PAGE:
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POWER AS A DRUG: about the multiplication of bureaucrats

POWER AS A DRUG: about the multiplication of bureaucrats
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Photo: Rodney Smith, AJ Seated with Golf Balls, St. Augustine, Florida, 2002


In the 80s of the last century, the “social ecologist” Peter Drucker created a very authoritative theory of management. According to it, in the new information society, the role of bureaucratic procedures in management will be fundamentally different, because “creative destruction” and the need for constant changes will make completely different management models in demand.

Drucker predicted that in a couple of decades, the average organization will have 2 times less hierarchical levels. At the same time, the number of management personnel will be reduced by 2/3. However, modernity has already made significant adjustments to Drucker’s forecasts.




Statistics show that the number of administrative staff and managers has grown steadily since the mid-1980s and has doubled by now. Considering that employment in other spheres of activity during this time increased by only 44%, it can be stated that the bureaucracy in the information age has demonstrated just the same phenomenal growth.

The study showed that if, in the process of an organization’s growth, the number of employees begins to exceed 200–300 people, the rate of increase in the bureaucratic apparatus begins to outstrip the rate of development of the organization itself.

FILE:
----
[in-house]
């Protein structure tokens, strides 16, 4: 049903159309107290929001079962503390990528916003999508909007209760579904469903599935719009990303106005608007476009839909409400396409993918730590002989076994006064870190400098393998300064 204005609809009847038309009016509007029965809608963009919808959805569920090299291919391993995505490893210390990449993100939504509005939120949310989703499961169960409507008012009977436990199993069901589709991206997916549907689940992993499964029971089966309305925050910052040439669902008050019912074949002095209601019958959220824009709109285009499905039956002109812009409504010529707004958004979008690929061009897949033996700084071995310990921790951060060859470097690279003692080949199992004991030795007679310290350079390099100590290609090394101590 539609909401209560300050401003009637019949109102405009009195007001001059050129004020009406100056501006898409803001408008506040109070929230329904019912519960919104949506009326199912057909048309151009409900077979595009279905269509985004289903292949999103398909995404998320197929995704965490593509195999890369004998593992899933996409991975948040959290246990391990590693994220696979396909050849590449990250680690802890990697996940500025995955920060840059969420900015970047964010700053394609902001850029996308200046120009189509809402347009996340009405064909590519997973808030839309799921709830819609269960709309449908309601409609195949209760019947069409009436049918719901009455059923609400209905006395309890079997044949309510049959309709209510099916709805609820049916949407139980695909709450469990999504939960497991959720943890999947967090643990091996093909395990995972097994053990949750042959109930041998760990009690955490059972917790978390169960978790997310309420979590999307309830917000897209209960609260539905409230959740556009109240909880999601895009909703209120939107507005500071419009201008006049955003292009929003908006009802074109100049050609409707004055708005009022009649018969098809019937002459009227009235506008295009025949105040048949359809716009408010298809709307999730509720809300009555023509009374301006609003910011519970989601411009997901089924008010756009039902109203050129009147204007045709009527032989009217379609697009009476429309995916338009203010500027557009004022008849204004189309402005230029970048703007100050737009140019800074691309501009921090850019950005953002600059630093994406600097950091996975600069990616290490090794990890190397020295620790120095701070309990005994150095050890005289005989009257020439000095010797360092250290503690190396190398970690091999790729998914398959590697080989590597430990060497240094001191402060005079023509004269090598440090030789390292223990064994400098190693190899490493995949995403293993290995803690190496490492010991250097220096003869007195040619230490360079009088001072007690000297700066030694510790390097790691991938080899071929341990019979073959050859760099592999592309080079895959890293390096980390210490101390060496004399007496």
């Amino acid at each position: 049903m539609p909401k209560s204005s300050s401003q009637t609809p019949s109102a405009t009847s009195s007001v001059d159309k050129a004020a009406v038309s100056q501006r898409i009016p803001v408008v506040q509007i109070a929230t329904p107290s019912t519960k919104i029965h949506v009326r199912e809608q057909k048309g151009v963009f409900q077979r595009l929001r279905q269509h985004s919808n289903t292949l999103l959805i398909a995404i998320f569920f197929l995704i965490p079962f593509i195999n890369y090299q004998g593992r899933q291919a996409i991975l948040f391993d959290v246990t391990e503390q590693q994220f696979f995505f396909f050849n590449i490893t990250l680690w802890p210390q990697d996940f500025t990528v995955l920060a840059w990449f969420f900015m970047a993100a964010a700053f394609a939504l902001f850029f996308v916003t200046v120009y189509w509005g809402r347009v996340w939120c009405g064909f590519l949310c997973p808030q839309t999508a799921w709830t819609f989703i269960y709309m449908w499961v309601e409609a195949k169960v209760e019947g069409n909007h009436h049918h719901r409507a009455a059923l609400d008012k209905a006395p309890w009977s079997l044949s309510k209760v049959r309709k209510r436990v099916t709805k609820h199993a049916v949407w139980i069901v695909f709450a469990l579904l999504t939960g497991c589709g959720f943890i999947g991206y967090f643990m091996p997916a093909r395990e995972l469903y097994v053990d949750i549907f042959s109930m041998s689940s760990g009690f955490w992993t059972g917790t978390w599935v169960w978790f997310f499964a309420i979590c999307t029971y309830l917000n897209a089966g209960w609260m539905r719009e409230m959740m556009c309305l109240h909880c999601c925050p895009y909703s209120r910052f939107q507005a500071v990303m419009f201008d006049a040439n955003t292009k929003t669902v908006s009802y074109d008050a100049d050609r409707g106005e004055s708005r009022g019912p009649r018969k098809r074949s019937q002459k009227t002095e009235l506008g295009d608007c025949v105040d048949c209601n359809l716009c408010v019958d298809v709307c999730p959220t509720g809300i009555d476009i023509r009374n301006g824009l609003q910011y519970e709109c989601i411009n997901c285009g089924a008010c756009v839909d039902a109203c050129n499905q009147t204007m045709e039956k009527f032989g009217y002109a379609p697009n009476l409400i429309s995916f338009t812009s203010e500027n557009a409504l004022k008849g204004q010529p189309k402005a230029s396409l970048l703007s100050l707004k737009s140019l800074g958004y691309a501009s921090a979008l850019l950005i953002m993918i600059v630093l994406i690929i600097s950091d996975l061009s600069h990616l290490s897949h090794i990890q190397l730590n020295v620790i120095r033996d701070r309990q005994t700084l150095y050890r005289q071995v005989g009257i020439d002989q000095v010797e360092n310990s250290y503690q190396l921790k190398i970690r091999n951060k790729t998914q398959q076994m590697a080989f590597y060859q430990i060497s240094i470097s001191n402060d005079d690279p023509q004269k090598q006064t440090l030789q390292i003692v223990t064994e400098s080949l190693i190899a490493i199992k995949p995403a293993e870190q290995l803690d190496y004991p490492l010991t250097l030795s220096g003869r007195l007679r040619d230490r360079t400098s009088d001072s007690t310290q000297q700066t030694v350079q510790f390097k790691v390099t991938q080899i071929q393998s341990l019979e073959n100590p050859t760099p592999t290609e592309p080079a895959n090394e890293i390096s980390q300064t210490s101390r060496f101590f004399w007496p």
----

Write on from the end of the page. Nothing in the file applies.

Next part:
At the same time, the power of the bureaucracy, the costs of it and maintenance of the norms and rules that it constantly generates, and its ability to control everything and everyone, demonstrating its indispensability, increase.

Moreover, crises only increase bureaucratic centralization, and the influence of groups that can resist it is steadily declining. In conditions of political and economic instability and uncertainty, dismantling a redundant bureaucratic system is much more difficult than in quieter and more stable times.

Paradoxically, the proliferation of digital technological innovations provided the “bureaucratic class” with additional control over every step of employees and only strengthened it.




The book Humanocracy, which was recognized by The Financial Times as one of the best books of the last year, perfectly shows the role of bureaucracy in the modern world. Its authors, Gary Hamel and Michele Zanini, share the results of a large-scale survey of the levels of management of an organization. More than 10 thousand employees of companies working in various industries took part in it.